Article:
While these thousands of Confederate markers stand to represent how white Americans fought and killed one another in the Civil War, not a single memorial or monument was built to bear witness to the thousands of Black Americans killed at the hands of white Americans in lynchings. Ironically, the legacy of lynching has been preserved in a visual practice that manifests the unapologetic totality of white supremacy. With no fear of legal reprisal, white Americans took photographs of lynchings which were then made into postcards and sold as souvenirs.23 Certainly history includes art that attempted to push back against white supremacy. One powerful response came when the NAACAP unfurled a simple black flag with white text that declared to a New York City street: “A Man was Lynched Yesterday.” But threatened with losing their lease, the NAACP had to stop flying the flag in 1938.24
The absence of public monuments bearing witness to this violent history has a tremendous impact on us in the present. Perhaps the strongest evidence of monuments’ influence is the tremendous outcry their potential removal incites. Why the protest? What do these monuments do for us? Savage explains that a monument is a kind of “self-fulfilling prophecy”: “A funny thing happened once a monument was built and took its place in the landscape of people’s lives: it became a kind of natural fact.”25 In other words, regardless of their truth, the monuments we have can become the history we believe. Thus, in our current landscape, the true story of Black American agency and the violent response of white supremacy is undermined by the proliferation of monuments that ignore this story altogether.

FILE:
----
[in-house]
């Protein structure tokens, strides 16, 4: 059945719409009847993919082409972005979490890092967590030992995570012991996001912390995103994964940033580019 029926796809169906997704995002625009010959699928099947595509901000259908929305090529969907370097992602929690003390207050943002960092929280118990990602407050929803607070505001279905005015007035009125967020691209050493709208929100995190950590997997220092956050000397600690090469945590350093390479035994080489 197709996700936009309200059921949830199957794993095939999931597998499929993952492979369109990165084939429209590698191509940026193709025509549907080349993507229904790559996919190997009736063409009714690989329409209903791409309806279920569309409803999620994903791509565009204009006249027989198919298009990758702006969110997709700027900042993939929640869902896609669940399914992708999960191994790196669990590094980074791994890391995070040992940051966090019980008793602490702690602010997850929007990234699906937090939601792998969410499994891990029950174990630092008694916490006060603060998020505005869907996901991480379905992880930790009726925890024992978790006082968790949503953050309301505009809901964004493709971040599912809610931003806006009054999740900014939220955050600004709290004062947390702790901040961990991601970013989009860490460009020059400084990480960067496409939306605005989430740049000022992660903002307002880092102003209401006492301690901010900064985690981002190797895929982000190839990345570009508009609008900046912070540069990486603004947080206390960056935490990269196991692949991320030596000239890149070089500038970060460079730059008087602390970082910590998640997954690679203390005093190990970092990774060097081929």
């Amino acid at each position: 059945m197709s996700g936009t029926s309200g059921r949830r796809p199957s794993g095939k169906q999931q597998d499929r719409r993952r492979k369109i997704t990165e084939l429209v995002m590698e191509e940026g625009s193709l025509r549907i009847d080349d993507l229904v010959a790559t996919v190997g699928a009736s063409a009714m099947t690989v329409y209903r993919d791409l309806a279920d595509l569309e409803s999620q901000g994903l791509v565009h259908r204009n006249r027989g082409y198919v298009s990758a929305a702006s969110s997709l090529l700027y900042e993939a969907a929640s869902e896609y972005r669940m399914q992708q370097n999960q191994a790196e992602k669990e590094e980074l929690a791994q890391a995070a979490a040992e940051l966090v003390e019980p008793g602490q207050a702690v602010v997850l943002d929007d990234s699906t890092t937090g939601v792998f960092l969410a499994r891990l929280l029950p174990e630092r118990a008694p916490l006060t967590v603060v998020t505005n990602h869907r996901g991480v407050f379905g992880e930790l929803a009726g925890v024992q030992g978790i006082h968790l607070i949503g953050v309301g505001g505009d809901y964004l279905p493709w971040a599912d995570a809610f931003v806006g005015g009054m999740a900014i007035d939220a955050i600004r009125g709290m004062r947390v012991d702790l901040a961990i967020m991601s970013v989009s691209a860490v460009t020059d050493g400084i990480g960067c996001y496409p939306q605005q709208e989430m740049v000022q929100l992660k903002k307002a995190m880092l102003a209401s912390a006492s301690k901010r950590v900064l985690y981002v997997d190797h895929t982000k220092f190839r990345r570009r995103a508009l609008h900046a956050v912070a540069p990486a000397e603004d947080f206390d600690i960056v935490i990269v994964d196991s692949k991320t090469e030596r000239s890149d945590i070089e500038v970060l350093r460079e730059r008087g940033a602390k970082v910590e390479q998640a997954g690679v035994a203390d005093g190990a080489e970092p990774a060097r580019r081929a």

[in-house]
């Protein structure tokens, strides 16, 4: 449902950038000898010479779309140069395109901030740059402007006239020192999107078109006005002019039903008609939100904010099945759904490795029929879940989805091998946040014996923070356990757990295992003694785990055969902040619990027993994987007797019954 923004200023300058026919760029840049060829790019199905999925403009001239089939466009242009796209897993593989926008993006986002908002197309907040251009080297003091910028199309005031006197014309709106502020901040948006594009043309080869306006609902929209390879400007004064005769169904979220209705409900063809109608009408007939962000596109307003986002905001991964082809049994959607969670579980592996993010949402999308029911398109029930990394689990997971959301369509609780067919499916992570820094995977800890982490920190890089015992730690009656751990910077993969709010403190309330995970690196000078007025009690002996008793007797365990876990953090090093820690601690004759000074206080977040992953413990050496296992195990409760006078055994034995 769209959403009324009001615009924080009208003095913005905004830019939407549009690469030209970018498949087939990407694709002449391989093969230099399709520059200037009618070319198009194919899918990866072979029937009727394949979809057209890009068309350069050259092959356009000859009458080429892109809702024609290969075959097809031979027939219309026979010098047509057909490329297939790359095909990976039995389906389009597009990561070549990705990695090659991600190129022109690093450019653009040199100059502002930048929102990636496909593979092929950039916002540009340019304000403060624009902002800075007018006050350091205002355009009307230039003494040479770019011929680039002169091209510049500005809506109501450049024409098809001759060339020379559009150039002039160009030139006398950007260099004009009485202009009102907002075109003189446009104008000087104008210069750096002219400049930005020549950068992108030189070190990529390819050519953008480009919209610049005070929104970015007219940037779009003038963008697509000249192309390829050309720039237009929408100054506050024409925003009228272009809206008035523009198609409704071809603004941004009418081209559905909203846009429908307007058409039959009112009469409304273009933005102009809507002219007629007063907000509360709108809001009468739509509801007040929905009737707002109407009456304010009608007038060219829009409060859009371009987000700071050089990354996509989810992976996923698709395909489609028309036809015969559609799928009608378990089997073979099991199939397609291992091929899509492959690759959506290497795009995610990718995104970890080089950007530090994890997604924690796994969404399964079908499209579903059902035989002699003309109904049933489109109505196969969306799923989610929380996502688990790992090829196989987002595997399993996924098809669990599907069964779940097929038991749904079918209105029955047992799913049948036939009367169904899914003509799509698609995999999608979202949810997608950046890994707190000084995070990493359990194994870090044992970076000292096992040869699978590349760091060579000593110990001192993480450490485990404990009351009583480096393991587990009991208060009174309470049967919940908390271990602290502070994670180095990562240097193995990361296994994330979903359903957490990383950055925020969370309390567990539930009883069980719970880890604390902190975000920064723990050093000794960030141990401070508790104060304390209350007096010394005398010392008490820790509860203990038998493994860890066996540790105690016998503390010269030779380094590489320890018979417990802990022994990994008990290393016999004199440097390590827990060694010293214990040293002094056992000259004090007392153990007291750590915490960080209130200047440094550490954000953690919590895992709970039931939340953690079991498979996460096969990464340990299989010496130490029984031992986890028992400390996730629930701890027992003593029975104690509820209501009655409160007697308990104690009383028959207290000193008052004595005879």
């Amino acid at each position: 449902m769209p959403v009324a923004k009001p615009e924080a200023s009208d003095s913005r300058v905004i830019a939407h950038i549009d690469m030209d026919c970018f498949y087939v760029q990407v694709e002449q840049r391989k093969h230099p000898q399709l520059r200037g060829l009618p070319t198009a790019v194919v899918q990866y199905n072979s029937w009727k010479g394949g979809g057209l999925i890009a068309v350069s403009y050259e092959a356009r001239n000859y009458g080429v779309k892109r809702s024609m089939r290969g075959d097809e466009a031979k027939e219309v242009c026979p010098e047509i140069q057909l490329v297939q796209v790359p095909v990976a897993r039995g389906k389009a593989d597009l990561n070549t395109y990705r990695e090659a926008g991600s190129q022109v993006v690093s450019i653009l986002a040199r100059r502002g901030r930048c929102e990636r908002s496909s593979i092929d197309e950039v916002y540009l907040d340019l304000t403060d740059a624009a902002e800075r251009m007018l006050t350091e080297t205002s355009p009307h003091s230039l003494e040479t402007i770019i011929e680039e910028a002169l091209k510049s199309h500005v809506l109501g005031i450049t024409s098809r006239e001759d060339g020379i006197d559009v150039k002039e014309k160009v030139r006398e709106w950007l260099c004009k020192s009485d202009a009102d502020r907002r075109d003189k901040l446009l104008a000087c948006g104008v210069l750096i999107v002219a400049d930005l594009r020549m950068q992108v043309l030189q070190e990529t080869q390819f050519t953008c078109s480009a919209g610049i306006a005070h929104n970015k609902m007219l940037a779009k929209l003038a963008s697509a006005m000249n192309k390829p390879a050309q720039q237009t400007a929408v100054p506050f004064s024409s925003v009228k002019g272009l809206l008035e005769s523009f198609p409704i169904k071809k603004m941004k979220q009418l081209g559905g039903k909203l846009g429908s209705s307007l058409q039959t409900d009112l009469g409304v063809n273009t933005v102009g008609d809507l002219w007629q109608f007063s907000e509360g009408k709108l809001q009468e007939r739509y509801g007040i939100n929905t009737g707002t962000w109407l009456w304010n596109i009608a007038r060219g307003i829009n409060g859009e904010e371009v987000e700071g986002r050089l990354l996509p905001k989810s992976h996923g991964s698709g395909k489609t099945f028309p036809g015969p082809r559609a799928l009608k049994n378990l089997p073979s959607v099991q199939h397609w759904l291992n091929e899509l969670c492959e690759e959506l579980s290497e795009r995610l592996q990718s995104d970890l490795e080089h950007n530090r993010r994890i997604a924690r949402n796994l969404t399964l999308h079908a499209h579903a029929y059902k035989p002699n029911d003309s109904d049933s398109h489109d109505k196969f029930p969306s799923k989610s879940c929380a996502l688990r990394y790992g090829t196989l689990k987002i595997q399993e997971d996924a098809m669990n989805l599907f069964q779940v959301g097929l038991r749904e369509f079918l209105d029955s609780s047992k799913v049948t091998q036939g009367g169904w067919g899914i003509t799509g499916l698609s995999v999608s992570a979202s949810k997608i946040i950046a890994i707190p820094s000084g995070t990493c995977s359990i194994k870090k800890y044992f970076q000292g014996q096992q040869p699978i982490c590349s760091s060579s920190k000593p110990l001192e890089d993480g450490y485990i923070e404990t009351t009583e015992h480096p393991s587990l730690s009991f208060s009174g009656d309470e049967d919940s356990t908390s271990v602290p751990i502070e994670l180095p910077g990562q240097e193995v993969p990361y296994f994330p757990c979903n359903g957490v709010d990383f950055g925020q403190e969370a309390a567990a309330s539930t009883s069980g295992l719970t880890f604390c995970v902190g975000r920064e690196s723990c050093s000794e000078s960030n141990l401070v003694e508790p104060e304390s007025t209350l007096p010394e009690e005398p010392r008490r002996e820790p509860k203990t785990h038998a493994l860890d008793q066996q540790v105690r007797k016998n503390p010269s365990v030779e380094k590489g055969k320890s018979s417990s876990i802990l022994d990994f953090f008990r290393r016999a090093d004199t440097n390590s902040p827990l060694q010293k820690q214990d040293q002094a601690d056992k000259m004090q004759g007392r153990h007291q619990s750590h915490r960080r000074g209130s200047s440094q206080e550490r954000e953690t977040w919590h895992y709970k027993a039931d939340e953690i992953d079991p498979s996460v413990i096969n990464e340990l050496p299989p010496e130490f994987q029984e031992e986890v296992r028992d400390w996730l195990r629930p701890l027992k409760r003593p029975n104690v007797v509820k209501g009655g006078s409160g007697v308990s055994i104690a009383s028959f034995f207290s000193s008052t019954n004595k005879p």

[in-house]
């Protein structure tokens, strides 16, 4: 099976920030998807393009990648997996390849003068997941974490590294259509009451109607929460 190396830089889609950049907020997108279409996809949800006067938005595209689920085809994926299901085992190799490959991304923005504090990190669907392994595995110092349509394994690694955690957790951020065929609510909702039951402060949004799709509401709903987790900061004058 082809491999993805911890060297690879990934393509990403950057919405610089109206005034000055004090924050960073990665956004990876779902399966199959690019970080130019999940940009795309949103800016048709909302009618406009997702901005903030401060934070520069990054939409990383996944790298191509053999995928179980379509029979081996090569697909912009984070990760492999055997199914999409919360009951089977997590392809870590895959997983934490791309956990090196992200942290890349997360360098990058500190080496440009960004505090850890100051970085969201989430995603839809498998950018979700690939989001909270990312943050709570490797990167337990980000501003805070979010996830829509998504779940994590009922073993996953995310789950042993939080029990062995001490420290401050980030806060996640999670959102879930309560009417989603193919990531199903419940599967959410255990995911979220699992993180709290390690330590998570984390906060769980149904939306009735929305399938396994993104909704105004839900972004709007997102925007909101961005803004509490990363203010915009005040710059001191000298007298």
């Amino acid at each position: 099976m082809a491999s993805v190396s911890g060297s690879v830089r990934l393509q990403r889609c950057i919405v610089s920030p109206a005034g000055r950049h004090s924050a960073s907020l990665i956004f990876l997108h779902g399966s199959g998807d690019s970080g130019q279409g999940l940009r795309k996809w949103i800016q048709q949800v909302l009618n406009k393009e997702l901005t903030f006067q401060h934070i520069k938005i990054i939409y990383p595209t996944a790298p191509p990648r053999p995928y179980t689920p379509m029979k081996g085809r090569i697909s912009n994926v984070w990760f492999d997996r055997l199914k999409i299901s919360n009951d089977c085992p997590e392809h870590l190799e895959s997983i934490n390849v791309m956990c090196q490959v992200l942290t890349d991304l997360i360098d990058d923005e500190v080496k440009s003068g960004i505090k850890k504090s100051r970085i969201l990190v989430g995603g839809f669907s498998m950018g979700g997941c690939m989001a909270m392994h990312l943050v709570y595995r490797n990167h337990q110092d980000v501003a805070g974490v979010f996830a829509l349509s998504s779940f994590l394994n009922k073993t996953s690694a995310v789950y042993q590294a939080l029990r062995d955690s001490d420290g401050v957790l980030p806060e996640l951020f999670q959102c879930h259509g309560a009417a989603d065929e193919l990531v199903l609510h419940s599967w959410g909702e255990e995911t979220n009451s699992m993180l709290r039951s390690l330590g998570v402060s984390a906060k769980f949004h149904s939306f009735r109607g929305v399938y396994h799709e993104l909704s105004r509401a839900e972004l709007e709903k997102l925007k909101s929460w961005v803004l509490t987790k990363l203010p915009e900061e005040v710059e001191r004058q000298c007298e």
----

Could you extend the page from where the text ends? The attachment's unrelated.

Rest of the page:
Even when we see the need for the United States to acknowledge its history of terror, creating a monument that does so is complicated on a number of levels. As Megan Kate Nelson comments in the conclusion of Ruin Nation, “Representing traumatic events in built space is tricky business.”26 Our American monuments to history tend to be triumphant in tone. What would a memorial to tragedy and violence look like? Furthermore, Savage argues that monuments are “the most conservative of commemorative forms precisely because they are meant to last, unchanged, forever.”27 Monuments preserve a moment in our history. Thus, they render themselves a product of that moment’s interpretation, closed to reevaluation with the passage of time. Is it possible for a monument tell this tragic story while also staying open and active in our collective understanding?
In spite of these challenges, the Equal Justice Initiative (EJI) decided to give it a try. The EJI conducted research and raised money to create a monument dedicated to the struggle of Black Americans, specifically this overlooked chapter of American history that includes the more than three thousand lynchings that served to maintain white supremacy in the United States. The resulting National Memorial for Peace and Justice opened in 2018 as the only monument of its kind in the country.